The Heisenberg Second Screen Experience in HTMLSeptember 27, 2013
Breaking Bad is coming to an end. We actually signed up for cable because we wanted AMC to watch the final season live and PVR it in case we were running late, and if we record it, then
Here’s the interesting thing though: we haven’t been late for a specific reason. That reason is the Breaking Bad Story Sync app.
What is Story Sync?
Story sync (as seen here, but does contain spoilers for the show) is a web application that plays along on a second screen (e.g. my browser window) that displays extra content about the show as you watch. Examples of content or videos of events from past episodes that relate to what is happening on screen, questionnaires to measure and compare audience reaction to events happening on screen and so on.
If you break it down, it’s a fairly simple app. It pushes HTML to your screen on timed intervals that match up with the show in progress. What it really impressive is that the second screen experience has gotten me sit through commercials on the show, and ensure that I’m home to watch it live on AMC. I can say that this is the first time that I’ve really appreciated a second screen experience, outside of the Nintendo Wii U when playing in a group.
Why HTML Makes the Second Screen Experience Better
Here’s why I like that it’s a web-based second screen: I don’t need to install another companion app.
I’m tired of installing companion apps on my phone when they don’t give me anything special other than stats and the occasional notification about some event that I likely won’t care about. What always blows my mind is that many of the apps that I’ve used, they require a network connection to even function. They require it. What is the point of installing a native app when I can’t use it without the internet?
I have an app that gives me data from the web that generally requires for that already. It’s called a web browser.
Except (thanks to HTML5) I can use that offline to a certain degree. Plus, with pinned sites on Windows devices and the ability to put bookmarks on your home screen in iOS, I don’t understand why I need to go through an app store to get a native app.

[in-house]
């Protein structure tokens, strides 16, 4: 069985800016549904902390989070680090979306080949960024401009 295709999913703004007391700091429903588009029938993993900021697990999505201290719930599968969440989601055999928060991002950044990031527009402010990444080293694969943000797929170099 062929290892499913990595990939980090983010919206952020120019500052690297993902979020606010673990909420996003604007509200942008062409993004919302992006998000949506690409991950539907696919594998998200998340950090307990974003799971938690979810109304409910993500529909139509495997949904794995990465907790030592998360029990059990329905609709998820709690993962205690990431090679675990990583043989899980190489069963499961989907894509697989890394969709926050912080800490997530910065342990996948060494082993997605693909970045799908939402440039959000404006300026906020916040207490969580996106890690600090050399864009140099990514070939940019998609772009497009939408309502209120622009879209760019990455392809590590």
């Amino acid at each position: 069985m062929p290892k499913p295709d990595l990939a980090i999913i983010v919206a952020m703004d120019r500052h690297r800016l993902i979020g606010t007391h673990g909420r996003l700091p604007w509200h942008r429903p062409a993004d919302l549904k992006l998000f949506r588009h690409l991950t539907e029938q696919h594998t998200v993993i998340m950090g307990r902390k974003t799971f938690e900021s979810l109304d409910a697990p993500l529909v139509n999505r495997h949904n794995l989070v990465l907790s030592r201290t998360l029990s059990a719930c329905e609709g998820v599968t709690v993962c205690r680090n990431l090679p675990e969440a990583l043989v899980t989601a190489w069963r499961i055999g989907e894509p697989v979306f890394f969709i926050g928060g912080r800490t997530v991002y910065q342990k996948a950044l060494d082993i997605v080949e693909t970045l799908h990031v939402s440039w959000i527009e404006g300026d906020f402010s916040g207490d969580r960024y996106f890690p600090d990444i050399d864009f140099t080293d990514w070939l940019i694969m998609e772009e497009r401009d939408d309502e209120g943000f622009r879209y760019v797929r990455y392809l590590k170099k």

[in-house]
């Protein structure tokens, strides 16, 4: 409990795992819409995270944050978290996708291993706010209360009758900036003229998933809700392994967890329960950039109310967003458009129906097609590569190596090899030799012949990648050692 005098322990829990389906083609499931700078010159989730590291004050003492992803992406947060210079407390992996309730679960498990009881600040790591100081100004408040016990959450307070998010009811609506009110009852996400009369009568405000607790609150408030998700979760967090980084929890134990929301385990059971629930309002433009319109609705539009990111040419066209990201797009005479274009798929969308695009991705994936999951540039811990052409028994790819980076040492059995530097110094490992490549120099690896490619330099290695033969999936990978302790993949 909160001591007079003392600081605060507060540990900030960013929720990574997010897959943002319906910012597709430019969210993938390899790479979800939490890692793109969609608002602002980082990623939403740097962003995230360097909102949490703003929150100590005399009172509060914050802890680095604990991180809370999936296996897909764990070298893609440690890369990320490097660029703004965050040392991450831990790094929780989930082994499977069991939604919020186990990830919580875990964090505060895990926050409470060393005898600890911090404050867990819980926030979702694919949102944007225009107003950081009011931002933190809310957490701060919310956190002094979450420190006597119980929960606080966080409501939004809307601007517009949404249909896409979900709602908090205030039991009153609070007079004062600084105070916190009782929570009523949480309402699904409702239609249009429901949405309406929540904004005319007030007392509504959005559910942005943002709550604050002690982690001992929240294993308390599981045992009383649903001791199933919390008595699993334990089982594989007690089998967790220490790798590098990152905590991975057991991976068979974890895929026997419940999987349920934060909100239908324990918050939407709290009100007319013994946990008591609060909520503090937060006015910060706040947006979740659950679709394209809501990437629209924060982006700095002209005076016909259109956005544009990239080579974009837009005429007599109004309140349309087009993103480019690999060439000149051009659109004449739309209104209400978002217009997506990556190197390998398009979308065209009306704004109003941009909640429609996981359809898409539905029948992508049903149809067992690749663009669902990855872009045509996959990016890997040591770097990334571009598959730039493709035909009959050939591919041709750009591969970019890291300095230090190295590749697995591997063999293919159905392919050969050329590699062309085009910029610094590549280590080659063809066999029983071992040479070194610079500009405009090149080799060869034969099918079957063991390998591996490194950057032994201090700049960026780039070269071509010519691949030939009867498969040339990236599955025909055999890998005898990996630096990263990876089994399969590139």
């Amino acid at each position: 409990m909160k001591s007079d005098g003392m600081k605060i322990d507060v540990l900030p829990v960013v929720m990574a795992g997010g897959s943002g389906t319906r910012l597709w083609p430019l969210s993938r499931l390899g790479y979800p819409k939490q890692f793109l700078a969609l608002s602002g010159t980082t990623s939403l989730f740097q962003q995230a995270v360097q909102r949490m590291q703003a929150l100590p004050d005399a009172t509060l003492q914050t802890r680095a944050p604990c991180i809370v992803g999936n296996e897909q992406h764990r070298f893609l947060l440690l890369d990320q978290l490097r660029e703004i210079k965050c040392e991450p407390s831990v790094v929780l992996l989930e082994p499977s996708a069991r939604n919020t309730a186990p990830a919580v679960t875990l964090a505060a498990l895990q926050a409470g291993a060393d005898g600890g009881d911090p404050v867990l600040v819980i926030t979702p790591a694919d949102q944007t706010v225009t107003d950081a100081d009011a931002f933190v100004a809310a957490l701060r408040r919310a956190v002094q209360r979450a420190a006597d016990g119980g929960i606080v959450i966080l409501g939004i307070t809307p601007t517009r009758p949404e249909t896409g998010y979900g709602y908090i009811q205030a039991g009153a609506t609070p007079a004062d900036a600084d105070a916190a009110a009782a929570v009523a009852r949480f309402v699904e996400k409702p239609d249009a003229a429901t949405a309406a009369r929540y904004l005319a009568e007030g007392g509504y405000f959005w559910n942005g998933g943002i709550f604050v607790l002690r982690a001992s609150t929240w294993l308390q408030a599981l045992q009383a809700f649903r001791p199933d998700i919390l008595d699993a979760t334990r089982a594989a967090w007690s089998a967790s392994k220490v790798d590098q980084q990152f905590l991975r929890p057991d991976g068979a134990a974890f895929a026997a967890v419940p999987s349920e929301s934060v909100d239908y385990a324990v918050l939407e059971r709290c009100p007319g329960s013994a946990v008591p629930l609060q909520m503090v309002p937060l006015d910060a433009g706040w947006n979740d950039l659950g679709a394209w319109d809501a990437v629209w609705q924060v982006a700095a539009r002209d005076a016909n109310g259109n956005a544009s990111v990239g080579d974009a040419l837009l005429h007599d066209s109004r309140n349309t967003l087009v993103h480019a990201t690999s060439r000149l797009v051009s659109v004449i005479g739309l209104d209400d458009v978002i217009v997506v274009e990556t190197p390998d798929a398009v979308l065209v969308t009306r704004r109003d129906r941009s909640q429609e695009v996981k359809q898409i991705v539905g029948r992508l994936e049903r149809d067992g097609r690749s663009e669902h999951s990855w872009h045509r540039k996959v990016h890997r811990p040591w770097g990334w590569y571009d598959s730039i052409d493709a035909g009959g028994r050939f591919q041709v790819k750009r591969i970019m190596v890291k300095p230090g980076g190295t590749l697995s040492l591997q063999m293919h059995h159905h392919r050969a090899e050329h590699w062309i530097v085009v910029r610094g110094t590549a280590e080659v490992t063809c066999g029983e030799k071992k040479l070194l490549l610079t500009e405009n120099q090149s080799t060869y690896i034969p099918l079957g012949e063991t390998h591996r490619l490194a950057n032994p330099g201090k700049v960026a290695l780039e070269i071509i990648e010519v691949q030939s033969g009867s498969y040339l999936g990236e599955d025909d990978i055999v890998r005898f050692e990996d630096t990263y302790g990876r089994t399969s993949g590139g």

What about Development?
What about it?
If you need to a platform that doesn’t have natively installed HTML apps, you can use your HTML code in combination with PhoneGap and build yourself a native app the uses your code and provides the installed experience you’re looking for.
But why not look at offline HTML apps as an alternative to any native apps?
The major players across the web support it, including those in the mobile space. So why not consider it an option?
Real-Life, Non-Gaming Example
The other day at work we ran a focus group our core LOB application that we develop in-house. We reviewed some new features with students and opened up the discussion from the specific features we were reviewing to their overall perception and opinion of the application.
The “installed app” component came up during that discussion because they wanted to be able to access the data on the app without requiring a network connection. A 100% valid feature request considering that they are med students that work in the hospital, which has spotty network access at best. The immediate reaction was to make it available as an app, which is a logical conclusion.
The catch is that it will be expensive to support all the platforms we need/want to support as we’ll need to have someone who is good with iOS and Android working to build these apps that integrate into our platform.
Thanks for playing